VIEW THE FULL BIOGRAPHY

Filmographyclose complete filmography

DIRECTOR:

1.
  Little Man (2006)
2.
  White Chicks (2004) Director
3.
  Scary Movie 2 (2001) Director
4.
  Scary Movie (2000) Director
5.
  Low Down Dirty Shame, A (1994) Director
6.
  I'm Gonna Git You Sucka (1988) Director

CAST: (feature film)

1.
 Dance Flick (2009)
3.
 Scary Movie (2000) Slave
4.
 Most Wanted (1997) James Dunn
5.
 Glimmer Man, The (1996) Jim Campbell
7.
 Low Down Dirty Shame, A (1994) Shame
8.
 I'm Gonna Git You Sucka (1988) Jack Spade
9.
 Hollywood Shuffle (1987) Donald; Jerry Curl
10.
 Star 80 (1983) Comic
VIEW THE FULL FILMOGRAPHY

Milestones close milestones

1978:
Performed at the Improv in New York during his summer vacation from college
1979:
Moved to New York after leaving college and worked the stand-up comedy club circuit
1980:
Moved to Los Angeles and eventually worked at the Los Angeles Improv and the Comedy Store
1981:
Signed a development deal with NBC
1981:
Made TV acting debut in the NBC sitcom (pilot), "Irene"
1983:
First film appearance, Bob Fosse's "Star 80"
1983:
Was a series regular on "For Love and Honor" (NBC)
1987:
First feature as co-screenwriter (with director Robert Townsend), "Hollywood Shuffle"; also acted
1987:
Debut as a producer (also co-writer), "Eddie Murphy Raw"
1987:
TV debut as producer, "Robert Townsend's Partners in Crime" (HBO)
1988:
Feature directing debut, "I'm Gonna Git You Sucka"; also wrote and acted
1990:
Co-created (with brother Damon) the sketch comedy series, "In Living Color" (FOX); also wrote, produced and co-starred with several siblings
1990:
Signed exclusive movie and TV deal with 20th Century-Fox
1992:
Ended his film and TV deal with 20th Century Fox to protest censorship of "In Living Color" and to protest Fox's decision to rerun first season episodes without his consultation; left the show at the end of the third season, but remained the executive producer through the fourth season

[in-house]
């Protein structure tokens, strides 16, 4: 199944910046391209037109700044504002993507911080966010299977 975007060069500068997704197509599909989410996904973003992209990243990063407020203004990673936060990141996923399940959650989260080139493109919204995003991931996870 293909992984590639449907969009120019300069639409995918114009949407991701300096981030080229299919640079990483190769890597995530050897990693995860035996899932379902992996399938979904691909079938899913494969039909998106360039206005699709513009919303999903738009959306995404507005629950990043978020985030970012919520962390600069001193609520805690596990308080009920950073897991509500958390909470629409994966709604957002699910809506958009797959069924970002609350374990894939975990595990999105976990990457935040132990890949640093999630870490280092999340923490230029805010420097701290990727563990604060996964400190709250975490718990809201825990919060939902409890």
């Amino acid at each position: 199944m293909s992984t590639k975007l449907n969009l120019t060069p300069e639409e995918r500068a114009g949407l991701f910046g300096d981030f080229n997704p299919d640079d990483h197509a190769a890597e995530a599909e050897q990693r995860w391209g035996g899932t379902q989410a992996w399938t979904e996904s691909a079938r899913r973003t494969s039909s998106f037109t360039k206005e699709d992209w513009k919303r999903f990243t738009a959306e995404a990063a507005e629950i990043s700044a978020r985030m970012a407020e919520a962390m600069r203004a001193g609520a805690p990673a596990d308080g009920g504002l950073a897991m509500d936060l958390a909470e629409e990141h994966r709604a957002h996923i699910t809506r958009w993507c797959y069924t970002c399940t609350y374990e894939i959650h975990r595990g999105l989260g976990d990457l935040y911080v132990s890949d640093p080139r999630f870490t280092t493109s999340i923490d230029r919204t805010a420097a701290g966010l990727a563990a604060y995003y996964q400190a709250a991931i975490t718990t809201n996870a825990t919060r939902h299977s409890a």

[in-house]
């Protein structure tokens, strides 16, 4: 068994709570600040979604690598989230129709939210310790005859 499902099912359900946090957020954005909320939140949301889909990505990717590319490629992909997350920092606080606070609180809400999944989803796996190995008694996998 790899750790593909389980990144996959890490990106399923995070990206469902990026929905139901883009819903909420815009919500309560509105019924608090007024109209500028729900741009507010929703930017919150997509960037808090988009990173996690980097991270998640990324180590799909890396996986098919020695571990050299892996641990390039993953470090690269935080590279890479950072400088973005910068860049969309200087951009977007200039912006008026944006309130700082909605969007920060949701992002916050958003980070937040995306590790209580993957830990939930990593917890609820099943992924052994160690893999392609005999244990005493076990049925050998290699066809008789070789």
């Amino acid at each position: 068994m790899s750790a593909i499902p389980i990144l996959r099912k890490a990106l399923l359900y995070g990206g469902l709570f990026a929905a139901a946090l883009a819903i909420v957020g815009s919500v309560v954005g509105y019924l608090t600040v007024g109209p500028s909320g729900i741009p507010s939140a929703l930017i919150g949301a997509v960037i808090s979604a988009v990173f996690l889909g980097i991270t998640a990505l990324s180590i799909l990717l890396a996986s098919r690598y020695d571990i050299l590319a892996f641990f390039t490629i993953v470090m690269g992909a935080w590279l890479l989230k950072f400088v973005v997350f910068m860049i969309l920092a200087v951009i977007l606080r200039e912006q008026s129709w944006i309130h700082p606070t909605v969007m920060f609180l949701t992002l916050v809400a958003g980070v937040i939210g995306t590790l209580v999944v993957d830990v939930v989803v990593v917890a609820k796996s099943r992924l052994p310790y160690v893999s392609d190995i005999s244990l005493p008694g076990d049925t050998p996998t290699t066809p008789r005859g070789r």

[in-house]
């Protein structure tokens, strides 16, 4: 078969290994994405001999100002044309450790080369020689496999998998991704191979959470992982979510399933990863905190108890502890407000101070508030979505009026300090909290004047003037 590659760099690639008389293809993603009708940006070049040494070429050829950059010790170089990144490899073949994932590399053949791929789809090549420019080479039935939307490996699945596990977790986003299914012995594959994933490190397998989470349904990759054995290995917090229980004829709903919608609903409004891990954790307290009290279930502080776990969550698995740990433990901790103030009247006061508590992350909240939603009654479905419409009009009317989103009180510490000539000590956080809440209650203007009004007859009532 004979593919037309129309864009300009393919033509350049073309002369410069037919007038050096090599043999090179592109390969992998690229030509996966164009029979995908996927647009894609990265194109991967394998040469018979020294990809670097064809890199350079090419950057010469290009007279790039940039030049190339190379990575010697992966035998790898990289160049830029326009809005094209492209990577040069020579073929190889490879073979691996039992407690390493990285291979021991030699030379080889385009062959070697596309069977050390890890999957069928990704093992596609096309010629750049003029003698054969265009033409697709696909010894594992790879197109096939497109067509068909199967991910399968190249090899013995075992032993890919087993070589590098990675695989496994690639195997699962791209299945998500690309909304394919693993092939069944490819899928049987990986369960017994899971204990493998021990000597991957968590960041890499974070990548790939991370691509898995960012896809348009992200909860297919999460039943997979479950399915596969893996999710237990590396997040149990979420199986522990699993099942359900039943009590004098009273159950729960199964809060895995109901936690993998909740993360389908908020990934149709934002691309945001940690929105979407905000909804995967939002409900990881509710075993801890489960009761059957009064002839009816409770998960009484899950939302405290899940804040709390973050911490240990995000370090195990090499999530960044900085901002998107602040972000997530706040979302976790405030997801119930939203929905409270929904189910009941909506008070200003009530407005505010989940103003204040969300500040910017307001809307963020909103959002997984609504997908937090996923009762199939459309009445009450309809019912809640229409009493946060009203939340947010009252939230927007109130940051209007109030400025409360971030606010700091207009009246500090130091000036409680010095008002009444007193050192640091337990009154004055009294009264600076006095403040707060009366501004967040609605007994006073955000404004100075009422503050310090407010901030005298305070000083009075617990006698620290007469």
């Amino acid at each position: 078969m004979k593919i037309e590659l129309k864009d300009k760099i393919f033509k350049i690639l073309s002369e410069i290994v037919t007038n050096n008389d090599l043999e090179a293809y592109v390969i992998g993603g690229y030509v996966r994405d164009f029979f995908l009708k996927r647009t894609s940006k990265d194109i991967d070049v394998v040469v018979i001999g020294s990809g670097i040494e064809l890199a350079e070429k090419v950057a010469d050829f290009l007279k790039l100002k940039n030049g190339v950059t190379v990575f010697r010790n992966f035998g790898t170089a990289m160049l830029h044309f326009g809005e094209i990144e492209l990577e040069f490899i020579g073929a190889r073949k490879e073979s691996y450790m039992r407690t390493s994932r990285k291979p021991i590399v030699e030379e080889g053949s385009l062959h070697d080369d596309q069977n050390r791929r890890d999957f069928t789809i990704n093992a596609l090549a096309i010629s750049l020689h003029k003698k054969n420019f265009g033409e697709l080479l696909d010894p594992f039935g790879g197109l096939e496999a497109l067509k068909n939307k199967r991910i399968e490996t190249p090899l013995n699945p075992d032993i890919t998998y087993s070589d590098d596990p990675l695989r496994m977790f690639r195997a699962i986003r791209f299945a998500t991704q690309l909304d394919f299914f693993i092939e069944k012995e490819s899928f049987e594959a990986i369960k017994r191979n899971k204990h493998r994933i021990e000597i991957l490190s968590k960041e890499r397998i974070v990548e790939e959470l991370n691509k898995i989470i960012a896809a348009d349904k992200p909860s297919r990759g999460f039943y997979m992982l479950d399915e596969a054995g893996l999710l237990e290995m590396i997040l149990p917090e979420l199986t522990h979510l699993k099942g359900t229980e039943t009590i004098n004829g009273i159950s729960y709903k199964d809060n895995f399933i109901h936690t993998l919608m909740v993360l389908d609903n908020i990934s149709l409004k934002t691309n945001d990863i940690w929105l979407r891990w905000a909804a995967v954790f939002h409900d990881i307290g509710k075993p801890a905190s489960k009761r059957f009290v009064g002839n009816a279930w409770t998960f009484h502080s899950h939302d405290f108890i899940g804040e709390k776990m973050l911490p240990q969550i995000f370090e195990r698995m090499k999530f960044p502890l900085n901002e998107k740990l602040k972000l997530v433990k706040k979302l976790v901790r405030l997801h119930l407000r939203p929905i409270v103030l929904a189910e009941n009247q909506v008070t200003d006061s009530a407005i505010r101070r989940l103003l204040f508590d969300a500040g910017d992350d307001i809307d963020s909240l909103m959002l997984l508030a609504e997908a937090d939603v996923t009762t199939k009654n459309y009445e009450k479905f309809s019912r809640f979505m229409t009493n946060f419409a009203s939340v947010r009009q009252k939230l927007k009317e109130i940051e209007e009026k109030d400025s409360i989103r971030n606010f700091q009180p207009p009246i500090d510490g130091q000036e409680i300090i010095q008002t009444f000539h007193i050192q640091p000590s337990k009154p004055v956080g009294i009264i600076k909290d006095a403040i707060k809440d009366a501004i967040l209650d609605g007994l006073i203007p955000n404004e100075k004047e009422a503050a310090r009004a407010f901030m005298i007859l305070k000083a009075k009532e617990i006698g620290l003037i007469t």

2006:
With brothers Shawn and Marlon created, "Thugaboo," (Nickelodeon) a series of animated children's shows that follows the misadventures of nine kids growing up in the inner city
2006:
Directed brothers Marlon and Shawn in the comedy, "The Little Man"; also co-wrote
1994:
Wrote, directed and starred in the action film, "A Low Down Dirty Shame"
1996:
Produced the film, "Don't Be a Menace to South Central While Drinking Your Juice in the Hood," starring his brothers Marlon and Shawn
1996:
Co-starred with Steven Seagal in the action film, "The Glimmer Man"
1997:
Hosted the syndicated late night talk-show, "The Keenen Ivory Wayans Show"
2000:
Directed the horror parody, "Scary Movie," starring his brothers Shawn and Marlon
2001:
Once again directed brothers in the sequel, "Scary Movie 2"
2001:
Had a recurring role on the ABC sitcom, "My Wife and Kids"; created by and starring brother Damon
2004:
Co-wrote (with brothers Marlon and Shawn) the comedy, "White Chicks"; also produced and directed
2006:
Directed his brothers Marlon and Shawn in the direct-to-video, "Little Man"
2009: